My son will sometimes leave his gf here for the whole day if he is working late, so she may be here with us until 10 or 11 at night till he gets home, and we don't know if she is staying over or going home. She doesn't really have a good relationship with her mum and has sort of latched on to me, she has even been telling my dh and I that she loves us, which we found a little uncomfortable, though we are used to hearing it now. She does work but only a few hours here and there, and also has no desire to find a full time job or to get a career. Seems to like her free time and of course to not be working when my son isn't so they can go out for the day or whatever.
We can't say we don't like her as she is a really lovely girl, who we don't mind spending time with, she often comes shopping with me, but I feel like I am living in their relationship and its starting to grate.

Me and Dh never seem to have any time for "us" anymore, and we can't sit and watch a film in peace when we want to, even though they are spending a lot of time in my son's room.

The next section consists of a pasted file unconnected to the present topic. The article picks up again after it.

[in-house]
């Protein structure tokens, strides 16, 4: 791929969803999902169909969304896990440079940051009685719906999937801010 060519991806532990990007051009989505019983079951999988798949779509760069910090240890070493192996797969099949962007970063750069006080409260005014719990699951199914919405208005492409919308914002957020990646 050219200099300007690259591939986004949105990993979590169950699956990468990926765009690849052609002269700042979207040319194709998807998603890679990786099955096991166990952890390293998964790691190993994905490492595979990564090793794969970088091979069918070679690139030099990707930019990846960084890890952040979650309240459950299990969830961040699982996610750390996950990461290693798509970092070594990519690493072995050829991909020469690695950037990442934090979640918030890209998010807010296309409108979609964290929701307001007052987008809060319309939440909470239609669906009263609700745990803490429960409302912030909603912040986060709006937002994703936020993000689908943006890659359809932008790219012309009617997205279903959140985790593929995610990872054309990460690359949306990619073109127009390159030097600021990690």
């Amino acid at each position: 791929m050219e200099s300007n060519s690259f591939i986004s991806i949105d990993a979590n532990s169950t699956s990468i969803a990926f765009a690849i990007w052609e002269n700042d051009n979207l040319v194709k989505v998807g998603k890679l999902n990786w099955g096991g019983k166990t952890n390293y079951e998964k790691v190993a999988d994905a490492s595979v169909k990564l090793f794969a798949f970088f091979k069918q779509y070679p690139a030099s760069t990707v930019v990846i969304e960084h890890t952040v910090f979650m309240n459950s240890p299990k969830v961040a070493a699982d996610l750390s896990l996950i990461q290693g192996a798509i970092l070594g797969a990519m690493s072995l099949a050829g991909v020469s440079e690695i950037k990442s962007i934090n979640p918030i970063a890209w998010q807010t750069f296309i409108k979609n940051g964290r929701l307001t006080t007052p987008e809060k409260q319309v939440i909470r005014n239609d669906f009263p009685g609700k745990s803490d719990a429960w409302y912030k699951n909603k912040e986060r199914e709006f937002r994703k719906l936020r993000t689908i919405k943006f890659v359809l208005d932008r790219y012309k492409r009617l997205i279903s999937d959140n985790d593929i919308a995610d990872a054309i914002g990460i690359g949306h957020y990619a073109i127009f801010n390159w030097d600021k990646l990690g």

If it boils down to it then I know it would have to be me that would say something, so how do you not offend or hurt feelings???

I have always liked my own company, which is great, and I used to get plenty of "me" time because my dh is at work all day, meaning I can do my housework in peace, blast my fave tunes out if I want or just sit and watch crap tv if I fancy it. but sometimes lately I don't have that choice and its peeing me off at the moment.

FolkGirl Mon 27-Jul-15 11:35:25

You're the adult Iin this relationship; you're the parent.

Why don't you say something?

FolkGirl Mon 27-Jul-15 11:37:59

"I'm watching the tv in peace thus evening?"


"You'll need to make yourself scarce today, I have plans for today?"


"What are you doing this evening? We want the house to ourselves"

DrMorbius Mon 27-Jul-15 11:38:09